West Ham have been installed as bookies favourites to sign Bayer Leverkusen striker Javier Hernandez this summer as the Hammers look to solve their striker crisis.
With Andy Carroll and Diafra Sakho expected to miss the start of the season, that leaves only Ashley Fletcher as the recognised, first team striker in the squad. Toni Martinez could be drafted into the squads if necessary and has been training with the first team at Rush Green this week.
The Hammers are believed to have met the £13m release clause for the Mexican striker but his £140,000 a week wage demands could prove a stumbling block – Carroll is the highest earner on £100,000.
But is he the answer the Hammers are looking for? Ben McAleer dives in to the debate.
Bayer Leverkusen’s sub-par showing last season suggests that many of their star players are now on the market. That they ended the campaign just four points above the relegation playoff spot means it should come as little shock that key men would rather ply their trade elsewhere.
Indeed, Hakan Calhanoglu has already departed for AC Milan, Omer Toprak has joined Borussia Dortmund while Kevin Kampl is set to follow the pair out of the BayArena exit.
The German side have retained some quality in Julian Brandt, Benjamin Henrichs and Kai Havertz – at least the time of the writing – but some of the more experienced stars see their futures elsewhere.
And while the club are keen to retain the services of top scorer Chicharito, they are powerless to deny the Mexico international a move away this summer.
The former Manchester United and Real Madrid man netted 11 goals for a disappointing Bayer Leverkusen outfit last season, impressing when called upon as he ended the campaign with respectable conversion rate of 21.2%.
Chicharito has a desire to return to the Premier League, however, and while Bayer Leverkusen are loath to lose this star striker, the forward has a £13m release clause in his contract. In today’s inflated market, £13m represents a bargain, with West Ham leading the way to secure his services.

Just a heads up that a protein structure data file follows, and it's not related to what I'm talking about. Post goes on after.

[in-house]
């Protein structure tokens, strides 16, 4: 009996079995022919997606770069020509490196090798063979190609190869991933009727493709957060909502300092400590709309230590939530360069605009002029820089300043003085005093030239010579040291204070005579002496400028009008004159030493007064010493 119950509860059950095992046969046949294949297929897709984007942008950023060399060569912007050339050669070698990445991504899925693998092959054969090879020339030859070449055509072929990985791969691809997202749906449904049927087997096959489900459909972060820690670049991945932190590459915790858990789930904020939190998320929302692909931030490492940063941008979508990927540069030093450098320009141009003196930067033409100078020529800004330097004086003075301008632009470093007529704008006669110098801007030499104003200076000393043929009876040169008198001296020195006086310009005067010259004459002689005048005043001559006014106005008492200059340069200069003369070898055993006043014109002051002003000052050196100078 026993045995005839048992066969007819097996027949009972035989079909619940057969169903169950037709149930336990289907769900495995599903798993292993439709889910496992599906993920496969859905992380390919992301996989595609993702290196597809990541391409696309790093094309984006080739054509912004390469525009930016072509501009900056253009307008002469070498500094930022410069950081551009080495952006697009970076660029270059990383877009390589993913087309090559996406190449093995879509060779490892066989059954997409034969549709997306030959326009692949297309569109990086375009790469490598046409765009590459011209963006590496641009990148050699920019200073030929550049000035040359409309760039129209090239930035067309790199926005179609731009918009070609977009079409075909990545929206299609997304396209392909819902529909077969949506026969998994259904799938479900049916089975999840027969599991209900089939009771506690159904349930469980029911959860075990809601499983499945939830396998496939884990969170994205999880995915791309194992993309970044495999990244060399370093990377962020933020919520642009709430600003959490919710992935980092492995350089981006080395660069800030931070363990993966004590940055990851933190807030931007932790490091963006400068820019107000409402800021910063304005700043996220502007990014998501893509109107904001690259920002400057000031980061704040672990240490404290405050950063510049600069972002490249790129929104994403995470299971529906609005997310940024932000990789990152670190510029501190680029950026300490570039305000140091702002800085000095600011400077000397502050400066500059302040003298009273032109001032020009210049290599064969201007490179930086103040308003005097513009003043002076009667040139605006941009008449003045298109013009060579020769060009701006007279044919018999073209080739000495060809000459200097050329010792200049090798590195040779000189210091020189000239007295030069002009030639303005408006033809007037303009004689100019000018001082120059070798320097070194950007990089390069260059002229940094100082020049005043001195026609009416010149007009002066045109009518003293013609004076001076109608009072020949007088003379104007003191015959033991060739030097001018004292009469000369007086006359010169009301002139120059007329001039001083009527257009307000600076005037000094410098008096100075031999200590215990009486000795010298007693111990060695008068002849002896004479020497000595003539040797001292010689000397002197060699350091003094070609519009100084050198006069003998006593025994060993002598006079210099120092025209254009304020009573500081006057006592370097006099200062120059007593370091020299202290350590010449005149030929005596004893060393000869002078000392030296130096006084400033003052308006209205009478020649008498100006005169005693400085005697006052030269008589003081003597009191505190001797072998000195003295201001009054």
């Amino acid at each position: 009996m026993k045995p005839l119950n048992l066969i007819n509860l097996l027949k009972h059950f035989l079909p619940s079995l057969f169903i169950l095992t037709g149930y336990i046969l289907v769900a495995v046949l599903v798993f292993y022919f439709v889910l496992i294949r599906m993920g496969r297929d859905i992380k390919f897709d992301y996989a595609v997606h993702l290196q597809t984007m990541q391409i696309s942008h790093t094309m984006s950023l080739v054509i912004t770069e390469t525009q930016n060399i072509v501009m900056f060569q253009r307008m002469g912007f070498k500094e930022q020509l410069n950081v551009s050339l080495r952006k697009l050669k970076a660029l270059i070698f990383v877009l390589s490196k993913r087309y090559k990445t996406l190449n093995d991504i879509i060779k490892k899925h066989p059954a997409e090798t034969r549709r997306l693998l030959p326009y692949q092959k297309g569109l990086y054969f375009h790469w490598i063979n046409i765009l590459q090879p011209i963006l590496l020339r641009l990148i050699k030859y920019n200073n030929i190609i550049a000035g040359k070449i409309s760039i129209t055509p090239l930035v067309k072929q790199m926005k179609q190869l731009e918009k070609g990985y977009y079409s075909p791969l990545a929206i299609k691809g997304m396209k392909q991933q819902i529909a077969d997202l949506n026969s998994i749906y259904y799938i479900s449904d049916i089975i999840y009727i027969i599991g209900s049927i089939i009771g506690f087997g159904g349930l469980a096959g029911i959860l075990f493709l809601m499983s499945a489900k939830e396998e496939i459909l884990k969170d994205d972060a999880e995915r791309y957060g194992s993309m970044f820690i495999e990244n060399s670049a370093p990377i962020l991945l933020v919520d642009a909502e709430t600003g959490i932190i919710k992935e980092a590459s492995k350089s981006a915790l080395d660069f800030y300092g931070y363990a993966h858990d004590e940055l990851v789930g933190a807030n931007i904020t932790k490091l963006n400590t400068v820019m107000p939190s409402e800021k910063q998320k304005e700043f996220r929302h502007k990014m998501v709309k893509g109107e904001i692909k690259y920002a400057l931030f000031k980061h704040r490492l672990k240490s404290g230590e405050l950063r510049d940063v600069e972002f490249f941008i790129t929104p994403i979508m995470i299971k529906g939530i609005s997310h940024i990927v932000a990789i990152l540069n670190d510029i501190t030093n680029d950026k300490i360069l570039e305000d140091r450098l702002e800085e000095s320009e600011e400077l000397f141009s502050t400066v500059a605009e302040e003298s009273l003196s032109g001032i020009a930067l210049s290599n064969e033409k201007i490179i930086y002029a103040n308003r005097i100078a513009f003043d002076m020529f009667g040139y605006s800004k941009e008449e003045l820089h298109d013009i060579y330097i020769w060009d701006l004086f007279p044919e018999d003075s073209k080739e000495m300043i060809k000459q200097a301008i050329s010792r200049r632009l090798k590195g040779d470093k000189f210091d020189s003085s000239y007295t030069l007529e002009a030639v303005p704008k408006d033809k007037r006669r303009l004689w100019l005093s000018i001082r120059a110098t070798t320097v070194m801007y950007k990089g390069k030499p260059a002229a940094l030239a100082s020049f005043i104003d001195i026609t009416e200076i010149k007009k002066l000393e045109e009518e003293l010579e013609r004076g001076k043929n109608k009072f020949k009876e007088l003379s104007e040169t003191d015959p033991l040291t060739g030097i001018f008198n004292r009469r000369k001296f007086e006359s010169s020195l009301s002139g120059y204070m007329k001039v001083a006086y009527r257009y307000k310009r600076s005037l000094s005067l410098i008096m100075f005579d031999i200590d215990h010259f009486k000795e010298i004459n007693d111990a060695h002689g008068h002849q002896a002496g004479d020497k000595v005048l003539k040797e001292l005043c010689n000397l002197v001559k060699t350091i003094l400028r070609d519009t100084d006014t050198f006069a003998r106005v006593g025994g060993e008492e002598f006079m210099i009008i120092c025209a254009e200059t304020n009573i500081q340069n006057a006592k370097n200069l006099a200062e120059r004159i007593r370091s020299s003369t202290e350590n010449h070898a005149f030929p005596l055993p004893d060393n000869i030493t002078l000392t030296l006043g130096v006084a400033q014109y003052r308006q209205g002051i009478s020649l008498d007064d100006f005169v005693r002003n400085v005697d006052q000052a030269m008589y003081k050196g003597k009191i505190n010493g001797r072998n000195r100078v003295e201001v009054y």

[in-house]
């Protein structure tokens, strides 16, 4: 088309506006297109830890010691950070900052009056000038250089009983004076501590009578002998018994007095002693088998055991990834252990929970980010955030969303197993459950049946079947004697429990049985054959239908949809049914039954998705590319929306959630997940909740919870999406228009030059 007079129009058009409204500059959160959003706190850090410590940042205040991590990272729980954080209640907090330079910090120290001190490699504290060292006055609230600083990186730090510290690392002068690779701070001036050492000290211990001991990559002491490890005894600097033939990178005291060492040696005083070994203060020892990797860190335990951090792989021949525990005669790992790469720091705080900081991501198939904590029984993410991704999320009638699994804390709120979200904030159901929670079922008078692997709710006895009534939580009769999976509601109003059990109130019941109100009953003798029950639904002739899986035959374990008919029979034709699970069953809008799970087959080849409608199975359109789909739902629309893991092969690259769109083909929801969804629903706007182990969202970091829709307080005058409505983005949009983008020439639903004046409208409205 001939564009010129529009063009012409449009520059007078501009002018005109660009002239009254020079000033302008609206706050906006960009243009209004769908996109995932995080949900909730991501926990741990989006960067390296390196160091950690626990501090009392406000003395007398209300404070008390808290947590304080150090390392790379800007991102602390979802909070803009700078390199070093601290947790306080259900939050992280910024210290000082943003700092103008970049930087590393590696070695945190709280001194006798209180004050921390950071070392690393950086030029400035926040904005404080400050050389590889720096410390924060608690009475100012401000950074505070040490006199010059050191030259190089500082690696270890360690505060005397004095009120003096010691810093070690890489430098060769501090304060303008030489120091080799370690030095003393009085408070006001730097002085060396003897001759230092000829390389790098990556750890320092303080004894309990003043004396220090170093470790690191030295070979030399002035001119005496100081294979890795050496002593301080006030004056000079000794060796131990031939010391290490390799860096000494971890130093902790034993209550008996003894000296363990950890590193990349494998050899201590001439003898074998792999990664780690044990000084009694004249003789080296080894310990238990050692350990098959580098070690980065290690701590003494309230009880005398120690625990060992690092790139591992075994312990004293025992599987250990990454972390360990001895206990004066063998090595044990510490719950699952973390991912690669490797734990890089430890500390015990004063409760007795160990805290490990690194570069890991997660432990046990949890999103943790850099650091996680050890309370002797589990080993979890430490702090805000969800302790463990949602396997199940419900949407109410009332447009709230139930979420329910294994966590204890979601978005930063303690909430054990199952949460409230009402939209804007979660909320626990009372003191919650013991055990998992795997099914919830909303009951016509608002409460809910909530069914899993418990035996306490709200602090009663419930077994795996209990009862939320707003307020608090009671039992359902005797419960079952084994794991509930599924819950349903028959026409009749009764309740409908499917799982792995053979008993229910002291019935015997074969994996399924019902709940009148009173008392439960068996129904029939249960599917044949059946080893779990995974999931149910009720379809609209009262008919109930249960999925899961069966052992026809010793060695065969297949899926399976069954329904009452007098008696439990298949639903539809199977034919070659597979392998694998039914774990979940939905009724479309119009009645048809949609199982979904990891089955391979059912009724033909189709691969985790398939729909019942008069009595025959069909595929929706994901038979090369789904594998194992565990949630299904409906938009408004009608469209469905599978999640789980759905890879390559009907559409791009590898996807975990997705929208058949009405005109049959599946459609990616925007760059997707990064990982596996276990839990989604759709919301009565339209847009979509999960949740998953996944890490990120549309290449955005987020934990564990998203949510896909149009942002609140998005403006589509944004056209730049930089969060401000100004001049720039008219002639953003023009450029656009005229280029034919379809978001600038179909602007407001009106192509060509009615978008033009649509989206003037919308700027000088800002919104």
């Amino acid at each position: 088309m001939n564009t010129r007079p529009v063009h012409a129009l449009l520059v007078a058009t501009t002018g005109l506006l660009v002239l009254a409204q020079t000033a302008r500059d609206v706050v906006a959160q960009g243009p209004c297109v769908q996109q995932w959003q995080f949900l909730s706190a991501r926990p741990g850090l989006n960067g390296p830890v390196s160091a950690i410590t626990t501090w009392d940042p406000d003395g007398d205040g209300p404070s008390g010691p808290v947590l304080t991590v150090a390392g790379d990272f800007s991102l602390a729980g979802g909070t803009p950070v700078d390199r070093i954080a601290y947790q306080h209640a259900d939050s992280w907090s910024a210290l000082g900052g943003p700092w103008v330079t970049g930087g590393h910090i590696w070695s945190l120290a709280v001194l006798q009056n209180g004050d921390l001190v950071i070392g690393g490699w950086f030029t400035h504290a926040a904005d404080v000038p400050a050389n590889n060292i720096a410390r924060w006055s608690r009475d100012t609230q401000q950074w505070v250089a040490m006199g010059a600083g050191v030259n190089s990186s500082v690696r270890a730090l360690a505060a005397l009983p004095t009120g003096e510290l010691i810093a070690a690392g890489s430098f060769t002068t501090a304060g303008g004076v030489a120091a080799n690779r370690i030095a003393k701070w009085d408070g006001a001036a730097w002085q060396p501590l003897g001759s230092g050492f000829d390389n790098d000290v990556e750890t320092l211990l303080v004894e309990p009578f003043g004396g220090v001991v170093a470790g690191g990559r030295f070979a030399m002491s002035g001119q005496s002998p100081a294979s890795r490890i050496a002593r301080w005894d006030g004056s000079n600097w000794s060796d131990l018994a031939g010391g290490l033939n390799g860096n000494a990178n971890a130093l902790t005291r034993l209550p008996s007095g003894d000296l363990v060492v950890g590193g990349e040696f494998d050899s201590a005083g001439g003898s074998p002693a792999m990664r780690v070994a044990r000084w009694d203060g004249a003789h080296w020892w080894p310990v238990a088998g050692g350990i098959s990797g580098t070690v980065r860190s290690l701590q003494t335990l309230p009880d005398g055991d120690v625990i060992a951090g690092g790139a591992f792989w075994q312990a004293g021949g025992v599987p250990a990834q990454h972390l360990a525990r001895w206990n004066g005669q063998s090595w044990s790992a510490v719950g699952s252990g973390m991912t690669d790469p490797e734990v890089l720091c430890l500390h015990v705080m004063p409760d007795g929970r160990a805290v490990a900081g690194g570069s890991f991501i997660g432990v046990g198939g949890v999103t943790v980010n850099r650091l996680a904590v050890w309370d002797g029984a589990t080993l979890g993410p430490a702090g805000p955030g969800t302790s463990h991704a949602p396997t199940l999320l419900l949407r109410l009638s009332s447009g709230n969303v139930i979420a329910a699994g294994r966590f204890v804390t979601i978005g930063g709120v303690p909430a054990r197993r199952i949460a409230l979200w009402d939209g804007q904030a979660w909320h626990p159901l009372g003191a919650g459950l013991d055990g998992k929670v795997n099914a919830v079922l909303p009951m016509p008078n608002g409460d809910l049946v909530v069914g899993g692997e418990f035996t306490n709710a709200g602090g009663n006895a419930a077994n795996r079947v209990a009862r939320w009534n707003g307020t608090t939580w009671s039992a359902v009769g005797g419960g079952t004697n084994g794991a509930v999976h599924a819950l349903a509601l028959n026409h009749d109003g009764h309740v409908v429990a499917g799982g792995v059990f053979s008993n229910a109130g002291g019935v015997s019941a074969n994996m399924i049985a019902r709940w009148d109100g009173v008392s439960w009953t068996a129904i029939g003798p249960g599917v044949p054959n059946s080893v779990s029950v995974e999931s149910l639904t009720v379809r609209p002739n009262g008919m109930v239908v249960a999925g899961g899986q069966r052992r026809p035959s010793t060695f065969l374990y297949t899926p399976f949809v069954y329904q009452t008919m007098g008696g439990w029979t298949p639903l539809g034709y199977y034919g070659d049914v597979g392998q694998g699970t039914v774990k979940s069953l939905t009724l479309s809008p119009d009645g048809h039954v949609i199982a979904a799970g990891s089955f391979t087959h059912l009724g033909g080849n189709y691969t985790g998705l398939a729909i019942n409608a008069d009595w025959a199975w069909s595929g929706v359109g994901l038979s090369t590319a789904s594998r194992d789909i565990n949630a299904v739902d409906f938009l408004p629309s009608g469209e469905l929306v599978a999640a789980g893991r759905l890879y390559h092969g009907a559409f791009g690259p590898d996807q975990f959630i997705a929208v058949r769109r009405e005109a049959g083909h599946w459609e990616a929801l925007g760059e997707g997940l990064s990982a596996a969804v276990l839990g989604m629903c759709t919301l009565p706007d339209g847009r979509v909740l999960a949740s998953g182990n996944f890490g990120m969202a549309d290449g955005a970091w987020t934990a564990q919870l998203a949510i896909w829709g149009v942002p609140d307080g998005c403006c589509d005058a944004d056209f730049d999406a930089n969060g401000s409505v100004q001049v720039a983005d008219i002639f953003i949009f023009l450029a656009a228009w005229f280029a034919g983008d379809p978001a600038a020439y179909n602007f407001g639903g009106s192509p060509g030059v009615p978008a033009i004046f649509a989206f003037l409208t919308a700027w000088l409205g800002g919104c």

The Hammers are very much keen on a new striker this summer as they were last year before ultimately plumping for Simone Zaza and Jonathan Calleri. Andre Ayew was a club-record capture from Swansea and while the Ghanian was deployed as the lead frontman on more than one occasion, he is far better suited in a support role.
Zaza and Calleri netted just one league goal between them, with the former moving to Valencia at the turn of the year and the latter returning to Deportivo Maldonado upon the culmination of his loan spell.
Top-scoring striker Andy Carroll found the back of the net on just seven occasions over the campaign, though having registered only 18 top-flight appearances, 15 of which were starts, makes for better reading.
This lack of game time, though, is why Hammers boss Slaven Bilic is so eager to land a new striker. Carroll’s ongoing fitness issues means the 28-year-old is an unreliable frontman over the course of campaign, even if he is an effective attacking outlet given his height and size.